The Demand for PTSD

PTSD is a difficult topic to grasp. Every case is different, and over all our understanding of the human mind just isn’t that good. Recently there has been a trend, a result of the Iraq war most likely, towards rear-stationed troops demonstrating similar post war PTSD rates as front-liners. It would seem that the cause of this condition is is not only in major traumas involving death and killing. It is also present in the day to day operations of relatively safe bases.

This is not my speculation, but that of Sebastian Junger in his book “Tribe – Homecoming and reunion”. In the book he makes the case that separation from one’s fellow soldiers is in itself a significant trauma, and responsible for at least some of the cases of PTSD upon returning from war. This is because the bonds between soldiers becomes so strong that departure from a deployment feels like leaving a family behind. Or, more aptly in the metaphor of book, leaving one’s tribe.

The importance of this is that the very brotherhood the soldiers form, and is so damaging to leave, is the result of a conscious and concerted effort on the part of military’s training system. Such strong bonds are not only needed to improve teamwork and cooperation, they are needed to impel soldiers to kill.

Getting soldiers to actually kill has been notoriously difficult throughout history. Dave Grossman’s “On Killing” is a study of the tremendous resistance the average soldier has towards killing, even in the face of his own death. The only time soldiers seem to be liberated to kill without compunction in in the setting of an atrocity.  When the soldiers feel their enemy is sufficiently “Other” or not fully human, they lose their resistance to killing and fall in line with social pressure or orders to do so.

This othering tactic is well known and has been implemented to varying success throughout the history of warfare. Only now in the modern era has is been perfected, not through propaganda and hate for the enemy, but through team building and bonding with one’s fellow soldiers. The reasoning does like this: The stronger the bonds between the soldiers, the more “other” all outsiders appear.

It’s wildly effective and todays troops have successfully been conditioned to execute their jobs, killing if need be, without the same turmoil as previous generations. The downside to this camaraderie is that it isolates the soldiers utterly. Not only does the enemy becomes more distant and less human, but friends and family back home do so as well.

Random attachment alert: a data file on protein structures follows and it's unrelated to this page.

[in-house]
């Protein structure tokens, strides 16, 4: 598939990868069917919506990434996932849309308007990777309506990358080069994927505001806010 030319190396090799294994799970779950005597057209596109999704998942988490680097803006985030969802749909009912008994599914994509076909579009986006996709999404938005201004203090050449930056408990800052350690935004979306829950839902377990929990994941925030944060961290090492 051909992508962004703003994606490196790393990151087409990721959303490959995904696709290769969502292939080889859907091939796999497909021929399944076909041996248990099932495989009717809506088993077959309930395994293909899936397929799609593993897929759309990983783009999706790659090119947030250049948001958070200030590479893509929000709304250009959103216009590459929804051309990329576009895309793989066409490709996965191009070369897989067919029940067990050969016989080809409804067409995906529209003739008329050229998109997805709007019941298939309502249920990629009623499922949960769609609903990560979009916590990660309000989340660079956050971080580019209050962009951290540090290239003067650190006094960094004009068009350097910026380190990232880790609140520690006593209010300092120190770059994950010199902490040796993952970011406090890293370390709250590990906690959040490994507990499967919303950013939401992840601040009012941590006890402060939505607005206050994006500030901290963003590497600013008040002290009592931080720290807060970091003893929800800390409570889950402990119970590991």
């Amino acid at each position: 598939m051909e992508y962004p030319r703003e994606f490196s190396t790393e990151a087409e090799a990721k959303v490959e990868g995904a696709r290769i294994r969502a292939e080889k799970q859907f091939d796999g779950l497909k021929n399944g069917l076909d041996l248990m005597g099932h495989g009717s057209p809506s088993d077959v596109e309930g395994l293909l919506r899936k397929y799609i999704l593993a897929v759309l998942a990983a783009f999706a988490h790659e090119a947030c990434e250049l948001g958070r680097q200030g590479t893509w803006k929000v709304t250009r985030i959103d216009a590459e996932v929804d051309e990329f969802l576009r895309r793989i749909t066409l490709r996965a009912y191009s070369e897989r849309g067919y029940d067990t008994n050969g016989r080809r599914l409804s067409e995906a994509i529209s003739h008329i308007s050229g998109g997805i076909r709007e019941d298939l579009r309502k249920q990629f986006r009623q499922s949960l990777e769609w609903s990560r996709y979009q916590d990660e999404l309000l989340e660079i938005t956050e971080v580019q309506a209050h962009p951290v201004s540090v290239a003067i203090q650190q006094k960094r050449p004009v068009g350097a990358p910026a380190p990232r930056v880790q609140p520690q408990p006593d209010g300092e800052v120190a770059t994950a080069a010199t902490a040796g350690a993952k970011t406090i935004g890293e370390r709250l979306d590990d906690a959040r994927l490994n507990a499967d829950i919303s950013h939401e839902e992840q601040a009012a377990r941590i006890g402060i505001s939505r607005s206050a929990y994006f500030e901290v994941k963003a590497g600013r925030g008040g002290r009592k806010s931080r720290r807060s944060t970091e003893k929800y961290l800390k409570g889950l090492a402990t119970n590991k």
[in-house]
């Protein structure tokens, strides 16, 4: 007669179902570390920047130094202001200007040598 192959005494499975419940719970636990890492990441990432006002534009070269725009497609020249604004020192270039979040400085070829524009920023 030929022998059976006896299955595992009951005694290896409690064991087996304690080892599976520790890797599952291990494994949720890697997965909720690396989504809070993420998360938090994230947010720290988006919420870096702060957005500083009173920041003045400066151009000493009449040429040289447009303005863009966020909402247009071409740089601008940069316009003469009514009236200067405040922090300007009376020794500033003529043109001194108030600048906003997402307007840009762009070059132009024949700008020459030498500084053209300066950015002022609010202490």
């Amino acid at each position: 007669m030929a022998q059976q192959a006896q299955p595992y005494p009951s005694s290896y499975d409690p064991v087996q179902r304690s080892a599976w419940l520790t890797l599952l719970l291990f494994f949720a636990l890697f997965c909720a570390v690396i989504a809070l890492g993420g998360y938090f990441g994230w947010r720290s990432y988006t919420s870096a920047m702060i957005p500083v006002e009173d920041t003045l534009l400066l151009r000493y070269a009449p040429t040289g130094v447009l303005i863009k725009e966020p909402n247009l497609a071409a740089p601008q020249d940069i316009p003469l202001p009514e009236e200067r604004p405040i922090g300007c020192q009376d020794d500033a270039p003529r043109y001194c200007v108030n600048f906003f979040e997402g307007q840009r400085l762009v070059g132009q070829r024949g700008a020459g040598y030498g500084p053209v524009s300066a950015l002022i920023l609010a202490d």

A return back home is not a return to normalcy for the conditioned soldier. It is being torn away from the only world he knows and thrown back into an alien planet with people and places he is only partially bonded with. This creates the massive culture shock of returning from deployment, and in turn the high incidence of PTSD.

TO further this problem, returning soldiers find that there is no analogue for the camaraderie of the military. They leave a highly concentrated form of tribalism and loyalty to return to a disparate world of individualism. No longer possessing the tools, or perhaps having been given a taste of something more satisfying, they struggle to reintegrate.

The military can’t and wont give up this form of conditioning for its soldiers. THe civilian world will continue to be an increasingly individualist place. Thus, PTSD is an endemic and inexorable part of modern warfare.

2020 Election Predictions

It’s time to get the ball rolling on some 2020 predictions because I see the outcome of that election as being a major factor in the trajectory of this nation’s culture. It’s not because I believe the office of the president holds that much importance, rather because the election is the largest social experiment in the world. This past cycle we successfully brainwashed half the nation into believing we were reliving 1940’s German history, and the other half into thinking the host of Miss-America had the secret fix for a failing economy. The president is unimportant; the stories told about the president mean everything.

The teeter totter of Dem/Rep victory is the main mechanic of altering our social narrative. What I mean by social narrative is the set of ideas that are acceptable to promote and repeat. In our current cultural narrative is acceptable to promote and repeat that women suffer discrimination. It is not acceptable to suggest that our borders should be secured. Sure there are people saying it, the president is saying it, but the narrative has made it controversial.